Dissociative Disorders

Dissociative Disorders is a topic covered in the 5-Minute Clinical Consult.

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Basics

Description

  • According to Diagnostic and Statistical Manual of Mental Disorders (DSM-5), dissociative disorders are manifested by a disruption in the continuity of normal integration of consciousness, memory, identity, emotion, body representation, motor control, perception of self and reality, and behavior (1).
  • Common symptoms to all dissociative disorders include depersonalization, derealization, fragmentation of identity, episodes of amnesia, dysphoria, and maladaptive behaviors.
  • Disorders include dissociative identity disorder, dissociative amnesia, depersonalization/derealization disorder, other specified dissociative disorder, and unspecified dissociative disorder.
  • System(s) affected: nervous
  • Synonym(s): hysteria, hysterical neurosis—dissociative type; Ganser syndrome

Geriatric Considerations
Decrease in frequency and intensity of dissociative symptoms; medication side effects are more likely.

Pediatric Considerations
Suspect abuse or neglect.

Epidemiology

Incidence
  • Predominant age: adolescents and young to middle-aged adults; rare as a new illness in the elderly. If untreated, it may linger from childhood into adulthood and old age.
  • Predominant sex: female > male (2:1)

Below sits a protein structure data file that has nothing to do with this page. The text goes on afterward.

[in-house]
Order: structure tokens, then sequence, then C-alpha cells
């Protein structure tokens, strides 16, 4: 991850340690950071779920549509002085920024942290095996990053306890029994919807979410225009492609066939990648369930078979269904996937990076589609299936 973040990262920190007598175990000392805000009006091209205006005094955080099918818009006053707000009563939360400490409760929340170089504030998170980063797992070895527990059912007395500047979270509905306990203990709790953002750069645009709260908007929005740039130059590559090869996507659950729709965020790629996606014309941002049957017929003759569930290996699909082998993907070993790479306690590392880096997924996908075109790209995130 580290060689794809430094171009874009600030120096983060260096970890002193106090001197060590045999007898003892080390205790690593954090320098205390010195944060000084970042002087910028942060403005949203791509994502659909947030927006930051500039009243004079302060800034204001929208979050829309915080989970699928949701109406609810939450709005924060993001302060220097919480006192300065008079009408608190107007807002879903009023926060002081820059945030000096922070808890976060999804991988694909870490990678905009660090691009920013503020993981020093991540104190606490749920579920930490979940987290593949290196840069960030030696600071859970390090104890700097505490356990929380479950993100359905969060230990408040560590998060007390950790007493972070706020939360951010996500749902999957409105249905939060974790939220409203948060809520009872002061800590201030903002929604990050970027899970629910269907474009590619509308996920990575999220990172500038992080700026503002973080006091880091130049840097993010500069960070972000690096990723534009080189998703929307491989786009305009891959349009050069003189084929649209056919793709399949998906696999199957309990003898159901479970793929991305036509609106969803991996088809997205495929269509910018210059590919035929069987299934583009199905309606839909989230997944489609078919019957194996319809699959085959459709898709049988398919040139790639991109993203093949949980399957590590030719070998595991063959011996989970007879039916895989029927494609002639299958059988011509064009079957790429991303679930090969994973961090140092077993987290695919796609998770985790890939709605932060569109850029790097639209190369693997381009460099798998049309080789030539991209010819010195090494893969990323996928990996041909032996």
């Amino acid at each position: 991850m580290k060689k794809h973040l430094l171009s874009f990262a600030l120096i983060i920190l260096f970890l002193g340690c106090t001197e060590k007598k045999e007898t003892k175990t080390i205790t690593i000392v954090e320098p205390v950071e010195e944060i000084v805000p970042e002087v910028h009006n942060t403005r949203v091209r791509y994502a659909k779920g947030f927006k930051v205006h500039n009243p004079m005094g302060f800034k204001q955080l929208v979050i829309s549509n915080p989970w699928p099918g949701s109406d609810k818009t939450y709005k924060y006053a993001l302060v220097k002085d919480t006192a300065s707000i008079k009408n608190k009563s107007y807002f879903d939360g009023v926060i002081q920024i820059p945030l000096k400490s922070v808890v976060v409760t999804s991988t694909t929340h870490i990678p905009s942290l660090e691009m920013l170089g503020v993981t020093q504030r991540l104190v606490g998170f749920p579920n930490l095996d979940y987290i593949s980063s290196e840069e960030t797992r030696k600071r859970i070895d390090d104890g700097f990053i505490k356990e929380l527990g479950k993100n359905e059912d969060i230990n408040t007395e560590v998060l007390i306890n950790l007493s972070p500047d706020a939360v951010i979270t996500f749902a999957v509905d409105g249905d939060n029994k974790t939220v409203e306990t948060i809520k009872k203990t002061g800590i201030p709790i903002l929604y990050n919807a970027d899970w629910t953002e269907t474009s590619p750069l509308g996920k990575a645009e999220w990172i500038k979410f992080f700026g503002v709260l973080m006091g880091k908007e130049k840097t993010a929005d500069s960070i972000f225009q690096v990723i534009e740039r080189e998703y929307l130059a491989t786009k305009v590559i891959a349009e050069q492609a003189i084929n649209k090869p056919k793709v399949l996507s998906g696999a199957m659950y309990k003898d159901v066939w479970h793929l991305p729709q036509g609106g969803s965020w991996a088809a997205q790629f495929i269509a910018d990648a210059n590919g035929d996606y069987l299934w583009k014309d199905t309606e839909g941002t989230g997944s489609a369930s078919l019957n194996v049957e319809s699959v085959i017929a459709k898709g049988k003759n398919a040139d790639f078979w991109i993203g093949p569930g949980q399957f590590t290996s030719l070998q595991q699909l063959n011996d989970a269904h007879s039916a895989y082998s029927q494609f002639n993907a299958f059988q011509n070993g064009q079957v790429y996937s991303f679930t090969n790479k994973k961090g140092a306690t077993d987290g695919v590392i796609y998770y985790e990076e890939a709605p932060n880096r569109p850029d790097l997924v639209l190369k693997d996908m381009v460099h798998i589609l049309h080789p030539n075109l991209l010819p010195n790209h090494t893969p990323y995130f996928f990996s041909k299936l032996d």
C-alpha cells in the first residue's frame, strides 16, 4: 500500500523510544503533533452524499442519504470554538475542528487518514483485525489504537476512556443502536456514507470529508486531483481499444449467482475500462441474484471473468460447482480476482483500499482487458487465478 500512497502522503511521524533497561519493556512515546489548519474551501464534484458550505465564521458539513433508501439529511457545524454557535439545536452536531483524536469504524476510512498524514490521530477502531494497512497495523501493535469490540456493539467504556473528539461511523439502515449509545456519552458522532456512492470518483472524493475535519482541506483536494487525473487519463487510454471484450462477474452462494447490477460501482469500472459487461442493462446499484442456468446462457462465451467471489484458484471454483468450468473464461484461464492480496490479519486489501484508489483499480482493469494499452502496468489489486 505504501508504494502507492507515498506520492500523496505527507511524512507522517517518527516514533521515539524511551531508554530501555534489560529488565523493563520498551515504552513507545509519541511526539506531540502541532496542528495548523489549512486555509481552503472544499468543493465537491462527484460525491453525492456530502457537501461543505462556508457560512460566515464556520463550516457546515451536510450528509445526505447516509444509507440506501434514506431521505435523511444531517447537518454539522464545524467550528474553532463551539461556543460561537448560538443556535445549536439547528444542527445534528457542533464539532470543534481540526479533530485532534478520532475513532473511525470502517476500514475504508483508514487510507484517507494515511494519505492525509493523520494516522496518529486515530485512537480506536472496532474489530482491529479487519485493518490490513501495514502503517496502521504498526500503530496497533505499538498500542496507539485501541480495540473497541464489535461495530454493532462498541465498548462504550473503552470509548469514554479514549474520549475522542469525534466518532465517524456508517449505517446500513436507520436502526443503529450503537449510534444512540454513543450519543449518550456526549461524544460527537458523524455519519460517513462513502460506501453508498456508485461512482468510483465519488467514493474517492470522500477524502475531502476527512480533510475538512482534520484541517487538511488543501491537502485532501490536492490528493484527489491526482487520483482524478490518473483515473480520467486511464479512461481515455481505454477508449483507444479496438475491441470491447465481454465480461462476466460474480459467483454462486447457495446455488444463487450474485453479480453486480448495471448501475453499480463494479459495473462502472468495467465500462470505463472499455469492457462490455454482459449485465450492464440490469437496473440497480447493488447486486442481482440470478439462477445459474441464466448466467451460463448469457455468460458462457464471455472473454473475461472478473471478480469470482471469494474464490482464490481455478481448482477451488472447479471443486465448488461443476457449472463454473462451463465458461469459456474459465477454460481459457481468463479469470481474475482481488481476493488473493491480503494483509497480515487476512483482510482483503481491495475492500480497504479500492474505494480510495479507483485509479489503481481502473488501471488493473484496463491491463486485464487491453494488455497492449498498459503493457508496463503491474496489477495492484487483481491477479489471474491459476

Prevalence
  • Transient symptoms of depersonalization or derealization in the general population are common.
  • Lifetime prevalence rate is 26–74%.
  • 31–66% occurring at the time of a traumatic event
  • Up to 70% of young adults report short periods of dissociative experiences that are self-limiting and resolve spontaneously without any treatment.
  • Dissociative amnesia occurs in 2–7% of the general population.

Etiology and Pathophysiology

Common link to a history of emotional/physical trauma

Risk Factors

  • Exposure to neglect, abuse, and trauma in childhood (2)[A],(3)[B]
  • Physical, emotional, verbal, or sexual abuse in childhood and adolescent years
  • Sudden and severe trauma or threat to psychological or physical integrity
  • Sudden and unexpected exposure to watching others being killed or severely injured (as in industrial or car accident)
  • Tendency to cope with life’s stresses by excessively using an escape mechanism of daydreaming and/or dissociation
  • A tendency of coping with trauma, internal, and interpersonal conflicts by the use of dissociation
  • Psychological/social support to cope with the trauma/abuse was unavailable.
  • Family history of dissociative disorders or posttraumatic stress disorder (PTSD)

General Prevention

  • Child abuse prevention via parent education and community agency intervention
  • Crisis intervention following individual trauma or disasters may prevent dissociative disorders.

Commonly Associated Conditions

PTSD, anxiety disorders, depression, somatoform disorders, chronic pain, insomnia, gender dysphoria

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Citation

* When formatting your citation, note that all book, journal, and database titles should be italicized* Article titles in AMA citation format should be in sentence-case
TY - ELEC T1 - Dissociative Disorders ID - 816180 ED - Baldor,Robert A, ED - Domino,Frank J, ED - Golding,Jeremy, ED - Stephens,Mark B, BT - 5-Minute Clinical Consult, Updating UR - https://im.unboundmedicine.com/medicine/view/5-Minute-Clinical-Consult/816180/all/Dissociative_Disorders PB - Wolters Kluwer ET - 27 DB - Medicine Central DP - Unbound Medicine ER -